Are we all capable of killing someone? What a criminologist thinks

Aare you able to kill someone What if you’re in a particularly bad mood? What if someone really asks for it? In the BBC’s new drama insider, David Tennant’s character, a minister, is falsely accused of possessing objectionable images of children. He faces the following everyday dilemma: Should he allow his accuser to spread falsehood? Or should he just cut her off when he gets the chance? Thus begins a show that explores the idea that “everyone is a killer. You just have to meet the right person.”

Those words are uttered by Stanley Tucci’s character, Jefferson Grieff, who speaks from experience: he’s locked up on death row awaiting execution. But is he right? Is there a murderer inside every non-murderer trying to get out? David Wilson, Professor Emeritus of Criminology at Birmingham City University, believes no. He, too, speaks from experience, having spent his professional life working with men who have committed murder, mentoring them as a prison warden, and interviewing them as academics.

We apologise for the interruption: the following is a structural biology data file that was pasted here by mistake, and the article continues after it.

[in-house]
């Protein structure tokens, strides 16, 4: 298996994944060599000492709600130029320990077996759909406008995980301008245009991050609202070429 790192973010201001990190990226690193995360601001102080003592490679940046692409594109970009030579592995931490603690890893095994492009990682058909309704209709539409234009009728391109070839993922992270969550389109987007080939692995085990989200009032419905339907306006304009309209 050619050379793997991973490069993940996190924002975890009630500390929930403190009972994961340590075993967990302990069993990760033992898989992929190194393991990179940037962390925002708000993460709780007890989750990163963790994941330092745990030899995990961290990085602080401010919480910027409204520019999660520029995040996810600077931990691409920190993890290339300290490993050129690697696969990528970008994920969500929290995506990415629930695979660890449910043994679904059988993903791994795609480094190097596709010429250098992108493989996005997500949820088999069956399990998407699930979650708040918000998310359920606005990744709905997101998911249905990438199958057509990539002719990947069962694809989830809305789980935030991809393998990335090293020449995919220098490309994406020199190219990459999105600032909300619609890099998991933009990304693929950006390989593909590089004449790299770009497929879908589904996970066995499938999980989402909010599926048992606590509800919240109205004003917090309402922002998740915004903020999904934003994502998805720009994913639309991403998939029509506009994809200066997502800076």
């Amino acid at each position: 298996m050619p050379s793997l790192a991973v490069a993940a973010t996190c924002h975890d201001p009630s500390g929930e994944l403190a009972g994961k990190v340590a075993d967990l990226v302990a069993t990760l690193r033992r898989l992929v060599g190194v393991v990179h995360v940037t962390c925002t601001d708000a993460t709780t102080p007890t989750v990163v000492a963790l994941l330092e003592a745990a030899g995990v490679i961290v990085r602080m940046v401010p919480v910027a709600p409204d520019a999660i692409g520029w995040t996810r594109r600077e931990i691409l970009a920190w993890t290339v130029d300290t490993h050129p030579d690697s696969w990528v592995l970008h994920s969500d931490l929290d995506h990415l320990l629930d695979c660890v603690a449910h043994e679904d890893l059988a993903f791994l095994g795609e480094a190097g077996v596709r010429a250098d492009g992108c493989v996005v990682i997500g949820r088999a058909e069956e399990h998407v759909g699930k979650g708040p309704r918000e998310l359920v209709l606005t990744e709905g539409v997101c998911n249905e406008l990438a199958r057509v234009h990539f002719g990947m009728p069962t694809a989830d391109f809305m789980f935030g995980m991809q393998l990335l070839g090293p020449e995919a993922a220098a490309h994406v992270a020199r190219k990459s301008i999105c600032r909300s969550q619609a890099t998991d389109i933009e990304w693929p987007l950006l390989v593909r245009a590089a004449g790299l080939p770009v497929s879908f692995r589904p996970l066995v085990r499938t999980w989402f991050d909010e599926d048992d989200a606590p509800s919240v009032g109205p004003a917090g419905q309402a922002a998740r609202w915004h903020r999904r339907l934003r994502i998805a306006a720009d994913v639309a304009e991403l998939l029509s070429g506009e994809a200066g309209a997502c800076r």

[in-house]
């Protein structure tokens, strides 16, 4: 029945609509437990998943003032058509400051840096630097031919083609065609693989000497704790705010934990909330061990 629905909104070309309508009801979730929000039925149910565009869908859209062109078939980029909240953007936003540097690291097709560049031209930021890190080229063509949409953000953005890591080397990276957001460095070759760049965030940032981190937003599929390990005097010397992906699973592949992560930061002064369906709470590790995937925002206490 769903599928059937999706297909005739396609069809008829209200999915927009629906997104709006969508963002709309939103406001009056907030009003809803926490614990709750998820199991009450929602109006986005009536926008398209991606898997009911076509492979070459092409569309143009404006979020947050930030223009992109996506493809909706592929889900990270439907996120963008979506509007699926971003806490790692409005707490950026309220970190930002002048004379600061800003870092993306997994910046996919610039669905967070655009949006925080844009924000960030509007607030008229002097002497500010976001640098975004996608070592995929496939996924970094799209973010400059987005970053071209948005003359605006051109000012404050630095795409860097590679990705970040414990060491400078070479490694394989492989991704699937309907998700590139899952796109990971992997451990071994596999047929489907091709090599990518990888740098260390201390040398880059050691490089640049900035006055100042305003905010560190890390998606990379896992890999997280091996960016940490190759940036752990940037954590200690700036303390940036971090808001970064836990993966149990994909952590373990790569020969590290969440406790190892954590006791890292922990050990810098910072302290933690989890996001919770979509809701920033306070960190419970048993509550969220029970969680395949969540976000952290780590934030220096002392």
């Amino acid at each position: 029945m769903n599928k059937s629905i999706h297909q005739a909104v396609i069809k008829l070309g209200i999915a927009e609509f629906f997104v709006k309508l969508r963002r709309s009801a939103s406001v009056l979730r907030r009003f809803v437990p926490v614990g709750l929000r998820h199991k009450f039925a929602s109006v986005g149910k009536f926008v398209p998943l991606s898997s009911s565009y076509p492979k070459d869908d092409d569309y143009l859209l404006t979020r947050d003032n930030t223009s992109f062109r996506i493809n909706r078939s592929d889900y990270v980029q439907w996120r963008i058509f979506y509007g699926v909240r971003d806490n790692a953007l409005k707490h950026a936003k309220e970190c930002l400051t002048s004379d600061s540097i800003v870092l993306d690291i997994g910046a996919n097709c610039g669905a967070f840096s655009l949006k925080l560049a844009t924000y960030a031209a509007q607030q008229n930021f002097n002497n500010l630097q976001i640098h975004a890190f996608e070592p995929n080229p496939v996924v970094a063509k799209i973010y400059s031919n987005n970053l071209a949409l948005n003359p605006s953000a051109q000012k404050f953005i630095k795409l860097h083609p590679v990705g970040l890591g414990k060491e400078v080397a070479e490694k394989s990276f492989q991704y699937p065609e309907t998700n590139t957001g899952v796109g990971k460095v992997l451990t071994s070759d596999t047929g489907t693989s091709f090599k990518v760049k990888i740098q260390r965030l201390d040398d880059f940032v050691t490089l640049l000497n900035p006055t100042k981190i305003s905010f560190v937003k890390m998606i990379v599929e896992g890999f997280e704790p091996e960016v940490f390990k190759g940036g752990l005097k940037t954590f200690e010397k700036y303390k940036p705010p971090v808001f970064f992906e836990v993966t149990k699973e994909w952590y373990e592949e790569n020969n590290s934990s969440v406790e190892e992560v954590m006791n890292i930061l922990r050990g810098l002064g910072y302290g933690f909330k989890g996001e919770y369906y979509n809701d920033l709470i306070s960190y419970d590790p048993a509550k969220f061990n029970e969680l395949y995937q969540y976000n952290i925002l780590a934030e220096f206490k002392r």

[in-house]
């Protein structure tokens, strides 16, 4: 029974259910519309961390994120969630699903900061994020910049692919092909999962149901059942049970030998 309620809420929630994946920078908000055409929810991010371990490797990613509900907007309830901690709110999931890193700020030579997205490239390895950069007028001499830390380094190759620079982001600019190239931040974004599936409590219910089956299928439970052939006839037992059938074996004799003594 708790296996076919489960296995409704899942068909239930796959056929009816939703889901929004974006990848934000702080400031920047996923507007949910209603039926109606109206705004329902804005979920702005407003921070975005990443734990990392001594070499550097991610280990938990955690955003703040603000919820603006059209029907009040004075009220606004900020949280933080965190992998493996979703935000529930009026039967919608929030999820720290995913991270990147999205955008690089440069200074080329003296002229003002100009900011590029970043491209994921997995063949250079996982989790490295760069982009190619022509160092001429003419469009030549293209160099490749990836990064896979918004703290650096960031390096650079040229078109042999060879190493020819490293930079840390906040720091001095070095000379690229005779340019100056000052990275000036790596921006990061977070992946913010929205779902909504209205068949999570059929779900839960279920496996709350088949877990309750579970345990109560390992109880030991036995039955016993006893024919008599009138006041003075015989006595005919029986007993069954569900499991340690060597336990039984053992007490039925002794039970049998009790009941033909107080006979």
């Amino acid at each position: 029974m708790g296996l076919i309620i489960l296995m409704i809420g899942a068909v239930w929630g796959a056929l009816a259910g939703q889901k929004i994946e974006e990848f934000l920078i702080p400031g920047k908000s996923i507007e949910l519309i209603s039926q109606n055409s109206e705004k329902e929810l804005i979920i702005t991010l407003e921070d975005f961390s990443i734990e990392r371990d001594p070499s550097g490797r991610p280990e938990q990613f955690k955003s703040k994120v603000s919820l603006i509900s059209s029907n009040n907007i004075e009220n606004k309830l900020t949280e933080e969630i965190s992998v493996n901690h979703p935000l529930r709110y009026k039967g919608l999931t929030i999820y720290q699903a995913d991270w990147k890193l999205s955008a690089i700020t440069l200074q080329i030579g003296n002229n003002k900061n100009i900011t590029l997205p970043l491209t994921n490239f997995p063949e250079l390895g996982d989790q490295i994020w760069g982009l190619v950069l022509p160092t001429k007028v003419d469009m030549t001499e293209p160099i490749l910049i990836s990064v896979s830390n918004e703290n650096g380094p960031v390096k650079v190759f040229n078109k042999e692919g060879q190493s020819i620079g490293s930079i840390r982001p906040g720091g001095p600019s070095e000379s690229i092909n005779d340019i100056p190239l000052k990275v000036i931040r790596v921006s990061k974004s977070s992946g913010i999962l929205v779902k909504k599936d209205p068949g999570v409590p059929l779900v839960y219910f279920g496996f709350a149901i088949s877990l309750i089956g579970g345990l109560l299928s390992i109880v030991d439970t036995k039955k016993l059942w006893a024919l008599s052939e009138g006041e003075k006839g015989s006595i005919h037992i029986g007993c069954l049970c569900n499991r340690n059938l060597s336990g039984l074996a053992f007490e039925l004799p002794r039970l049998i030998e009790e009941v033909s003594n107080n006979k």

The idea that everyone is a potential killer, says Wilson, is “nonsense.” (Phew.) We all have bad days, Wilson says, “and we all meet people we don’t particularly like. But if we killed like this [Tucci’s character] said, then the number of killers would be so much higher than it actually is.” Chance encounters don’t make a killer.

The homicide rate has been declining for decades. In England and Wales, 710 homicides were recorded by police in 2021/22, up from the 570 the previous year but much less than the 1,047 in 2022/23. Wilson refers to American academic Steven Pinker’s finding that humanity is becoming less violent in general. But our appetite for murder drama and podcasts has never been so insatiable. dahmer, a series about American serial killer Jeffrey Dahmer, is currently the most watched show on Netflix. The issue of murder, says Wilson, “is something zeitgeist right now.”

Why? We shouldn’t worry, says Wilson, that we’re far more involved in murder than our ancestors were. “Murder has always been popular news and a dramatic trump card since early Victorian times. I wouldn’t even say we’re more interested in it today than our ancestors were – after all, hanging days were public holidays and drew huge audiences.”